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So Wins Sinquefield; Topalov Falls Short

So Wins Sinquefield; Topalov Falls Short

Wesley So had all the answers as Black in a Berlin Defense against Maxime Vachier-Lagrave. After 47 moves, the players didn't even need to agree a draw. The result was automatic, as there was no material left to mate. The final-round peace guaranteed So a score of 5.5/9 and a share of first place, but he could still be caught by the trio of Viswanathan Anand, Veselin Topalov, and Levon Aronian. Each began the round with 4.5/8.

Photo Austin Fuller.

Anand soon had to settle for a draw as Black against Peter Svidler, but the battle between Topalov and Aronian appeared extremely likely to end in Topalov's favor. Topalov was clearly winning; post-game, So acknowledged that he was spectating, and that his computer showed +123 (!) for Topalov. However, resilient defense from Aronian demanded accurate responses, and after subtle slips from Topalov, the win was gone. Congratulations to the 22-year-old So, whose win is his first in a super-tournament!

As thrilling as the battle for first place was, the incredible final-round victories by Hikaru Nakamura and Fabiano Caruana are not to be missed. They won dominant games as White against Ding Liren and Anish Giri respectively.

The final round's mascot? How about the fighting bears! After a long hibernation (*cough* 71% draws *cough*), they really go at it!

Vachier-Lagrave had been extremely clear about his intentions to make the most of his white against So. Indeed, he gave it everything he had, but like Kasparov in his World Championship match against Kramnik, he just didn't get anywhere. At a few points, Vachier-Lagrave seemed to hold some measure of an advantage, but the prospect of a decisive result always seemed vanishingly slim.

Speaking of the great Kasparov, the legend stopped by the booth for commentary and conversation with hosts GM Yasser Seirawan and WGM Jennifer Shahade. He was frank in his advice to Vachier-Lagrave:

Stop beating your head against the Berlin!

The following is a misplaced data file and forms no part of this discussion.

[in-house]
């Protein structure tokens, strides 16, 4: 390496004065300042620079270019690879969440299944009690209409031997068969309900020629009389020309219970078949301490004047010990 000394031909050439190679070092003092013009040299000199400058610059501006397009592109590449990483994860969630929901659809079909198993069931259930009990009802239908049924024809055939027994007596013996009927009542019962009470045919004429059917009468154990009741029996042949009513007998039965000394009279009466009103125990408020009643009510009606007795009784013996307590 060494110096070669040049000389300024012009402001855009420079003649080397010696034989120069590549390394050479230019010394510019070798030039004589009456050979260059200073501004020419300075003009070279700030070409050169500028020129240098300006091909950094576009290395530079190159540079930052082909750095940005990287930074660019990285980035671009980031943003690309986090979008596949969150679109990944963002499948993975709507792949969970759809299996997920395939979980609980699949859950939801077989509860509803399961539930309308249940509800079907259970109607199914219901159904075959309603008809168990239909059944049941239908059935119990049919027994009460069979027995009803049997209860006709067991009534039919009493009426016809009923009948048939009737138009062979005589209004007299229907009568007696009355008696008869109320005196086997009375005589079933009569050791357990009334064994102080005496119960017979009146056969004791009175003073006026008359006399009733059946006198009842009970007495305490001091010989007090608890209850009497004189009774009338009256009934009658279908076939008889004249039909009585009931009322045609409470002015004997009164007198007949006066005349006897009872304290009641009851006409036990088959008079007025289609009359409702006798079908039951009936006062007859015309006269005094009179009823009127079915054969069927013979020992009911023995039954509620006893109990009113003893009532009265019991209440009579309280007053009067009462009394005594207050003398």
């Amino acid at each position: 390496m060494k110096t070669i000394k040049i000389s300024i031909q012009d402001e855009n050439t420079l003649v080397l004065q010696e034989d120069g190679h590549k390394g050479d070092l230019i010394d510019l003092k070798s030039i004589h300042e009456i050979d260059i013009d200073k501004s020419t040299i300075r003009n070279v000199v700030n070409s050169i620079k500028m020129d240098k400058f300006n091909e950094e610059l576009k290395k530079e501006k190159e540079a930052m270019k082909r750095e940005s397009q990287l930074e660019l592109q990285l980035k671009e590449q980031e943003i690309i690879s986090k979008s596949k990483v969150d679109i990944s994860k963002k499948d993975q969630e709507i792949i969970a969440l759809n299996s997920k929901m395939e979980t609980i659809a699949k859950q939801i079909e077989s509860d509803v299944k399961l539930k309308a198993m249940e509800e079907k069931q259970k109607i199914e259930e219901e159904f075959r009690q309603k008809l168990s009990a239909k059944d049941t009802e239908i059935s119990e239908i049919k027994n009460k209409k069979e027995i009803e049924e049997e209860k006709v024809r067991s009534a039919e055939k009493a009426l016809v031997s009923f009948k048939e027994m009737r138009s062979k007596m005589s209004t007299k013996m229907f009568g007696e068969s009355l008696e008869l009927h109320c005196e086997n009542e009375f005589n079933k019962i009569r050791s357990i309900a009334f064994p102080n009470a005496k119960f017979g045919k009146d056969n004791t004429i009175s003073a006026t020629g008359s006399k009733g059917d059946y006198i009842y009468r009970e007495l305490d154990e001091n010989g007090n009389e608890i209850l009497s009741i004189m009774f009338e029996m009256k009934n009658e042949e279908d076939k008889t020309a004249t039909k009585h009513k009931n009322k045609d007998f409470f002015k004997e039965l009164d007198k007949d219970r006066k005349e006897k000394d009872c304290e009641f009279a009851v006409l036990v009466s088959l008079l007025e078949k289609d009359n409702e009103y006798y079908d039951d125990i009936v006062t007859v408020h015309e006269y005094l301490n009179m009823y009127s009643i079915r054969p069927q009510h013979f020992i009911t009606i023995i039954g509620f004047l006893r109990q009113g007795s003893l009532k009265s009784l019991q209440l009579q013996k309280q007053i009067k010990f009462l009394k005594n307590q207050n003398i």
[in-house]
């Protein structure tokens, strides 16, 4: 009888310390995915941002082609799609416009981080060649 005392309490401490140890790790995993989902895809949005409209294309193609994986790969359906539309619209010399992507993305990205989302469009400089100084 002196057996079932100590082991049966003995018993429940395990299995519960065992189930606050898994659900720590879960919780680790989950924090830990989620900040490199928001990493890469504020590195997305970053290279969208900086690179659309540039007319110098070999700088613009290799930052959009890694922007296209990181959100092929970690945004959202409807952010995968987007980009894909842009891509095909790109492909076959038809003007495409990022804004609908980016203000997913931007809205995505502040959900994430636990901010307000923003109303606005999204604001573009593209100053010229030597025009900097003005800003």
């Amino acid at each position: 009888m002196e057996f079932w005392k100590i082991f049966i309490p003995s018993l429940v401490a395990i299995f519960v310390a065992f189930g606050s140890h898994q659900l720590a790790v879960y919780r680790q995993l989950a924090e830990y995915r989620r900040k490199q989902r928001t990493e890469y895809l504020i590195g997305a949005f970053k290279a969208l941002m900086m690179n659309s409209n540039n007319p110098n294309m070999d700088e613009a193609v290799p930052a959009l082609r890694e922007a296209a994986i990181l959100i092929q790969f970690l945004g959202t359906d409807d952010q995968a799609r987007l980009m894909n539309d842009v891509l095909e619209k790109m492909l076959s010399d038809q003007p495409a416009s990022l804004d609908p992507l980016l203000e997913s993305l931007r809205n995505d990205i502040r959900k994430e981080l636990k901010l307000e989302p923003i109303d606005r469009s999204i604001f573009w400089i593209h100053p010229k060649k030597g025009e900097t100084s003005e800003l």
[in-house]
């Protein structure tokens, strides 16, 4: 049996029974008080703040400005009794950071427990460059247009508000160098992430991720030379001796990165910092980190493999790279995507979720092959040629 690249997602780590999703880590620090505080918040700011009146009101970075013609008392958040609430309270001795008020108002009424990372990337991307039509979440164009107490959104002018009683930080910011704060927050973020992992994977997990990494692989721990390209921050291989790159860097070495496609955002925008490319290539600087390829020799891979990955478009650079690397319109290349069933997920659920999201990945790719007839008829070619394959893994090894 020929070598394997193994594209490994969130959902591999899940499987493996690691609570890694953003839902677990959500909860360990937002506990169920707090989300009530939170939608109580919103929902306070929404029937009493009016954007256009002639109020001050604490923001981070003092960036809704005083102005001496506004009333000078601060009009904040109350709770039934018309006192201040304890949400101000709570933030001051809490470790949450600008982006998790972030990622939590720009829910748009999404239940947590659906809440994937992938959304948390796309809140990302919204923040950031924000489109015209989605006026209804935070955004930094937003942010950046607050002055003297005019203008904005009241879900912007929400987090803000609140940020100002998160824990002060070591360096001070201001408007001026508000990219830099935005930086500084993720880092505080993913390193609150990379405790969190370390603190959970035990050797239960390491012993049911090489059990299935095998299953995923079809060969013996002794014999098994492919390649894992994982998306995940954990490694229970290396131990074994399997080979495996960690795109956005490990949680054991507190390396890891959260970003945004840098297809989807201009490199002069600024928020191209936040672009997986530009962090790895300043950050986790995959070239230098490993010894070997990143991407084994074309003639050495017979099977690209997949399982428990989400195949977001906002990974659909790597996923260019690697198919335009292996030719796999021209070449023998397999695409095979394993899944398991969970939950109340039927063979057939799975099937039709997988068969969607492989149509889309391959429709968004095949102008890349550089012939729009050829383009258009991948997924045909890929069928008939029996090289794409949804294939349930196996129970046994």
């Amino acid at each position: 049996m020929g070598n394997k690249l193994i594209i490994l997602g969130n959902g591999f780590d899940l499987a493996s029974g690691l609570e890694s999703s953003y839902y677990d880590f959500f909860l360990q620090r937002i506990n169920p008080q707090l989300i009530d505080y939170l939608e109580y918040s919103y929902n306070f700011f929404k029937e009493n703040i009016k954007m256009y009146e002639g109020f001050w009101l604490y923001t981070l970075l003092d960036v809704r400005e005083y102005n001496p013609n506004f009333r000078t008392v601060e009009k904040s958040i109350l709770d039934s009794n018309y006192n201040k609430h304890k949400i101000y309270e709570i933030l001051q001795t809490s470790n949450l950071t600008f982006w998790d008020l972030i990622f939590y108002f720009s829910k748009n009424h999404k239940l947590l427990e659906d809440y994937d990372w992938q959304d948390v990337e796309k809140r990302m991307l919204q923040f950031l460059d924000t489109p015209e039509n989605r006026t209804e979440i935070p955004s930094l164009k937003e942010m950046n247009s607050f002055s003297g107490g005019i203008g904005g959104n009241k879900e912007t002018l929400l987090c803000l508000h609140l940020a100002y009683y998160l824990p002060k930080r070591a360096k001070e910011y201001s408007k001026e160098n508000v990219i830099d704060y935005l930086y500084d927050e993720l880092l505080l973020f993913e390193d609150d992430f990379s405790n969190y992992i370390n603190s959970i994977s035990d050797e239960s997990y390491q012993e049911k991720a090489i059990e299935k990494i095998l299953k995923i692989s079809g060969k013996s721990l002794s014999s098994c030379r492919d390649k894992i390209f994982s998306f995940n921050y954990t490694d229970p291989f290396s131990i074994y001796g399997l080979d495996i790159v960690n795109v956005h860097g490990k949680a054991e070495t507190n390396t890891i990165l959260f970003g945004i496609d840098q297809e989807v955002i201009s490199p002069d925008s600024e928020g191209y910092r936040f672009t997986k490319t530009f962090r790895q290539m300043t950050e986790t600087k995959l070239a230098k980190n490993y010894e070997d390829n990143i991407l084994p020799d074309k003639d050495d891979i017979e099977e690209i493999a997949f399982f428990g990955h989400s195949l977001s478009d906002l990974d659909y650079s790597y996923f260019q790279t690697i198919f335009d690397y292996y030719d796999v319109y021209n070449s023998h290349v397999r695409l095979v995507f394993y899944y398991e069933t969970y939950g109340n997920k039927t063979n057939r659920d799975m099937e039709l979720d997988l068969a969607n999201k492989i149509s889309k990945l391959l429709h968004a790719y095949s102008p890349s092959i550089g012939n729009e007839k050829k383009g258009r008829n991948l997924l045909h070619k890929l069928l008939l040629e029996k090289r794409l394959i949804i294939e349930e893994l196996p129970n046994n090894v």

Kasparov noted that even he switched to 1.c4 against Kramnik to avoid it.

Lanky and languid, So was incredibly calm in the final round. | Photo by Austin Fuller.

After Svidler vs Anand was drawn, only the competitors in Topalov vs Aronian could catch up with So. Aronian offered a fascinating move in an Anti-Berlin with 5...d5!? This fresh move had been tried at the top-level before, by Giri against Vachier-Lagrave.

The pawn sacrifice offered was very interesting, but Topalov soon declined it. Aronian could count this as an opening success, but Topalov still held a slight pull. Topalov soon acquired the two bishops on move 13. Then he transformed the advantage with 24.Bxe6!?, giving Aronian doubled pawns.

Topalov further outplayed Aronian and began to tease the weak pawns. With 38.Kc4, a victory was becoming likely.

When did the win slip away? 57.Rd4+ was probably the most critical point. Topalov was critical of this move in the post-mortem, and the tablebases agree. However, the winning path was always difficult to find, and even top engines tend to improperly evaluate the endgame. Great credit should go to Aronian for his defense.

Aronian walked a fine line very accurately for many moves, and had to rely on the classic underpromotion to a knight to draw with knight against rook. Could you draw it? Practice here!